Dear Rick,

How can you be gone?

I repeat this question to myself at least once a week, sometimes out loud, usually accompanied by a silent sob.

I guess I’m getting better. It used to be several times a day, and – in the weeks after you died – it was several times an hour.

True, as life and time have moved on, I’ve become used to the idea that you’re no longer here. Sometimes, when I’m wrapped up in my day-to-day activities, I can go an entire day without thinking about you now. Then, I’ll be minding my own business, working on a project or cleaning the house, or – most often – driving along in my car, when a vision of your face pops into my head. Or I’ll imagine I hear you saying one of your pithy sayings, “That’s better than a hit in the head,” or “Let the big fella take a look at it.”

Other times, from out of the blue, I’ll envision a scene of us doing something together. Maybe I’ll picture you standing behind me, hands on my shoulders, leaning over to look at something on my computer screen – and then leaning in to kiss my cheek before you leave the office. Or, more often, I’ll have a vision of us lying in each other’s arms.

I’m used to these memories and visions. I take them in stride. Depending on my mood, I’ll smile to myself, or I’ll get a little weepy. I cherish these memories of you. I accept them as part of my life, and I relish the evidence of the time we shared.

But, sometimes, I’m affected differently. Sometimes, I’ll be stunned by the reality of your absence. At those times, it’s like a slap in the face – he’s really dead! He’s really gone! And I’ll cry aloud to myself, “How can you be gone? How can you be gone? It seems like you were just here!”

How can you no longer exist? How can it be possible that I’ll never see you again?

True, it doesn’t happen as often as it used to. But when it does, I’m blindsided all over again. The shock to my system is the same. The stab to my heart is still as painful.

How can you be gone?

After all this time, and after long-ago accepting the awful truth, sometimes it still seems unbelievable, and I have to wrap my head around the fact of your death all over again. I have to confront the truth as if you died yesterday – the awful truth that I will never speak to you or touch you or hold you again.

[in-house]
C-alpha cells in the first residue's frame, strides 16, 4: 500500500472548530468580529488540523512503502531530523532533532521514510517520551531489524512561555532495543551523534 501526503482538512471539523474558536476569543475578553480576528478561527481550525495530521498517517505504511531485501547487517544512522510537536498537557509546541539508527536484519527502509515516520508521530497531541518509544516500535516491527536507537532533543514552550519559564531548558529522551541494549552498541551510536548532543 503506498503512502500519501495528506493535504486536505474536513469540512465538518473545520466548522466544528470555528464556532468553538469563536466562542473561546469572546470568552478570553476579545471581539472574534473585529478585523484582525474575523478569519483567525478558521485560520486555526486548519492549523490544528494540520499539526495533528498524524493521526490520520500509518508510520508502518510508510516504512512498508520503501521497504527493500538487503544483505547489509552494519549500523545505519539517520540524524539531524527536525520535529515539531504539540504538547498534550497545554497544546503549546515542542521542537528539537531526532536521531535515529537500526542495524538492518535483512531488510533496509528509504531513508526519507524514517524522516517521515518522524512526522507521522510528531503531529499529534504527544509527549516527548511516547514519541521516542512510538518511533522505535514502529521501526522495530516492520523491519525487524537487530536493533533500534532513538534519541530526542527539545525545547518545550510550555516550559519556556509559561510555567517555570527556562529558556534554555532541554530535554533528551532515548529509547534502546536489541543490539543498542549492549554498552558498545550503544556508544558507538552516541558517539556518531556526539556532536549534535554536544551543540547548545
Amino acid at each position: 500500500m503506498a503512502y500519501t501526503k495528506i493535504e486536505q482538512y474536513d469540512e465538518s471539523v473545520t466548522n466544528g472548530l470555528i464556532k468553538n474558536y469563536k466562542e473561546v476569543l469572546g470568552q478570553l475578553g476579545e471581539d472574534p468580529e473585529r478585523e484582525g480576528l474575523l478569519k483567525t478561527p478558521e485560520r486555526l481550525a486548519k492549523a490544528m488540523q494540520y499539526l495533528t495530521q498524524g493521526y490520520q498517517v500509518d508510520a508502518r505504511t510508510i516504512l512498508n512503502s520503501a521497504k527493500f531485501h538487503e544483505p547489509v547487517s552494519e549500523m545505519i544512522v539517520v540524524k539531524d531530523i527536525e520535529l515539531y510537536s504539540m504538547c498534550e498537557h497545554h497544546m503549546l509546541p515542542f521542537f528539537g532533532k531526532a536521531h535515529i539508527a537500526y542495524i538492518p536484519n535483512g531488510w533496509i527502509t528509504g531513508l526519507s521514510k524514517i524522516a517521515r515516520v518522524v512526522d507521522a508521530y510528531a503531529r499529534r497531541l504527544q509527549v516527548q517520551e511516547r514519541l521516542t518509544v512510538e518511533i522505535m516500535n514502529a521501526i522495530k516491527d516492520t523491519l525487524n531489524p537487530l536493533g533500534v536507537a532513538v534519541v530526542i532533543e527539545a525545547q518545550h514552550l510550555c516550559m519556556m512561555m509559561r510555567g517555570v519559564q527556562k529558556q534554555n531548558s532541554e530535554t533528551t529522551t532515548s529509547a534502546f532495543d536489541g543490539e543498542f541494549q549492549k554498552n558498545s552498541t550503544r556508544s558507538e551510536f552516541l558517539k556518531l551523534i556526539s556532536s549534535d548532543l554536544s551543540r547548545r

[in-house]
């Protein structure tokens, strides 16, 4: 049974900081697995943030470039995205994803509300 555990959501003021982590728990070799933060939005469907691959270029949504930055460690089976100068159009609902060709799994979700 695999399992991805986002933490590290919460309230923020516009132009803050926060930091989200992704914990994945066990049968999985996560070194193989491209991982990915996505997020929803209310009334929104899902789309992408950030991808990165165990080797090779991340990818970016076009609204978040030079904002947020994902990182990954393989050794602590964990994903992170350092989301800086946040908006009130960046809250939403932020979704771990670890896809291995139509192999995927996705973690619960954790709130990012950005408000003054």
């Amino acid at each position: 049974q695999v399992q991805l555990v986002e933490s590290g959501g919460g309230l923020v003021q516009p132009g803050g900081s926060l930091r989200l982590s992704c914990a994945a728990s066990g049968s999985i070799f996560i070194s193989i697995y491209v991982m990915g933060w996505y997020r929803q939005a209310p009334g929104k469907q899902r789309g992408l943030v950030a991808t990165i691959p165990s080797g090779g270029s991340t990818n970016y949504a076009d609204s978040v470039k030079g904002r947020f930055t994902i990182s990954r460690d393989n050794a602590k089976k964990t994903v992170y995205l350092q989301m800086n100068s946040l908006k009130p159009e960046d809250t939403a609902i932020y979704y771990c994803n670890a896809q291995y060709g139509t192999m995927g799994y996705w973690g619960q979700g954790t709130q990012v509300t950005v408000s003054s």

Rick, Rick, Rick… how can you be gone?

You died seventeen long months ago. Life has moved on. I have experienced nearly a year and a half without you here. I’ve adapted to new habits. I’ve created a new existence. I’ve established new goals. I’ve almost come to terms with being a single woman, again.

Yet, sometimes, in the quiet moments, it still feels like a bad dream – a nightmare that can’t possibly be reality. Sometimes, after days, maybe a week, of thinking I’ve adapted to life without you, I’ll still be shocked that you’re not here and that I’m alone. And in the midst of my new life, I’ll wonder once again…

How can you be gone?

About the author

Katherine Billings Palmer is a technical writer, poet, and essayist from Garden City, Michigan. She’s won several academic writing awards, including first place in the University of Michigan Dearborn Critical Essay Contest for her work about poet John Donne: “‘The Sun Rising’: A Lover’s Boast.”

In 2017, Katherine’s husband, Rick, died of complications from small cell lung cancer. She wrote a series of poems and essays about her struggles to cope with her grief. I Wanted to Grow Old With You is available on Amazon in paperback and Kindle editions.

Her latest book, A Widow’s Words: Grief, Reflection, Prose, and Poetry – The First Year was published in January 2019 and is also available on

Katherine is a guest blogger for the Hope for Widows Foundation and writes about her grief journey at

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